Classic lives on

posted by Michael Zoldessy on July 13, 2007 at 10:35 am

With so many classic theaters in danger, just saving one is enough to be a hero. But what if you saved a bunch? What if you become a leader in preservation even when faced with a tough market and an age where movies are no longer the focal point they once were?

I’ve always admired the Chicago-area Classic Cinemas chain for their championing of such treasures as the Tivoli, Lake, and York Theatres and thought it was about time to see how they managed to put it all off. This morning, I got on the phone with the chain’s owner and founder, Willis Johnson, and he gave me some insights.

MZ: What got you into the theater business?

WJ: I owned the Tivoli building and one tenant happened to be a theater. Around June 1978, the person running the theater, Oscar Bortman, walked away from the lease. I needed the theater to operate in order to pay the rent so I started looking for someone to run it. Unfortunately, I wasn’t too happy with the prospective tenants until Ed Doherty came to me and told me he’d run the Tivoli but only if he could just do the theater side, but not the business end. That was fine by me because all I knew was the business end. We reopened in August 1978.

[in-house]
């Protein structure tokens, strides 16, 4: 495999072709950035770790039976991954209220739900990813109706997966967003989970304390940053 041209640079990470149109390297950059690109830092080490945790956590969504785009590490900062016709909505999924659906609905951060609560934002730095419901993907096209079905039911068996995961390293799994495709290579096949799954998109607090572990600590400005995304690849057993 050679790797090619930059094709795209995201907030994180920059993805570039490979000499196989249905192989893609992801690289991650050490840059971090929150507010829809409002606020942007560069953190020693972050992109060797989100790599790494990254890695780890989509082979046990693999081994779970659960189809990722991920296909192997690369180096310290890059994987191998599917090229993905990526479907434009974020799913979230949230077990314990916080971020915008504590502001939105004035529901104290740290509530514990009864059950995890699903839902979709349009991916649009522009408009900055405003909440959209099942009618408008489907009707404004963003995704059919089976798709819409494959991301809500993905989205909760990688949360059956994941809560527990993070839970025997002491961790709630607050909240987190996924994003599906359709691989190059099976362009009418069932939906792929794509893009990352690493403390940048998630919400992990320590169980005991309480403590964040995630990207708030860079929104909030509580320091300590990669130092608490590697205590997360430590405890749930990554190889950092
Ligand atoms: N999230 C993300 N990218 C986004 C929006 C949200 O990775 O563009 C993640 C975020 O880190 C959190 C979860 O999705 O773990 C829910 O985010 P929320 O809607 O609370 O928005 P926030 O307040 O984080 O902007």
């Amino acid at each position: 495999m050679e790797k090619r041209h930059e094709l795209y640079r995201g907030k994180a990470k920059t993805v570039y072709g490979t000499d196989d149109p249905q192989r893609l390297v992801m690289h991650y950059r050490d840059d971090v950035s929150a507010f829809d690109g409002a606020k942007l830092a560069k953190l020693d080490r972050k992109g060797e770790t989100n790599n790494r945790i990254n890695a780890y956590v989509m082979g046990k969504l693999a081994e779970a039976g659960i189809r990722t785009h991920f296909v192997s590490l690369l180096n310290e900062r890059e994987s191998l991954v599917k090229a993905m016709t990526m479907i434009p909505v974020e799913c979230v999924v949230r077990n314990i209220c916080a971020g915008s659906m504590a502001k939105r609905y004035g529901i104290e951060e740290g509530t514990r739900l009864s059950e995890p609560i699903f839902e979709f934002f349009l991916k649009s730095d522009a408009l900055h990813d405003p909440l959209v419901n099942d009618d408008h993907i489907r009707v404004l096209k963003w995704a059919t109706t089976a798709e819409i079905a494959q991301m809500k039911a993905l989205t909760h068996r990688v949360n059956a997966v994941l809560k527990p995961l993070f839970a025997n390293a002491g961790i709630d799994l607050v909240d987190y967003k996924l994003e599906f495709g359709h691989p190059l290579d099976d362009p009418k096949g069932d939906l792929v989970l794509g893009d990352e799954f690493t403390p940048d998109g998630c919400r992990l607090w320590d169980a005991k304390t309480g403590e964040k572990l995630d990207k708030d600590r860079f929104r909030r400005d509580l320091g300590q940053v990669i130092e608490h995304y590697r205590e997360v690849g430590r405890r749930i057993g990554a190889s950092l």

MZ: There are many classic theaters in the Chicago area, many long since gone sadly. What are some of your childhood memories of those theaters?

WJ: Surprisingly, movie theaters weren’t really a big part of my life growing up. I’m sure I went. I just don’t remember much of it. There was the Don Theater in Downers Grove. They showed westerns. I don’t think I went though.

MZ: When did you know that your business was on the right track?

WJ: We got a good reception from the start. All it took was seven months and then we went from red to black.

MZ: When did you start acquiring other theaters?

WJ: After the Tivoli came the Park Forest on Christmas 1980. That was a great one cause it opened in 1950 so it was the last of an era. The York came after that, then the Lindo, all by 1982.

MZ: What growing pains came with growing your business from just on theater to many?

WJ: Just managing all of them, moving around. We learned the business as we went along cause in the beginning we knew nothing about the operational end. A lot of other theater chains would lease theaters and then start corporations for each one. If things went downhill, they’d just bankrupt the corporation. We had one corporation to own and lease everything so that made things more difficult.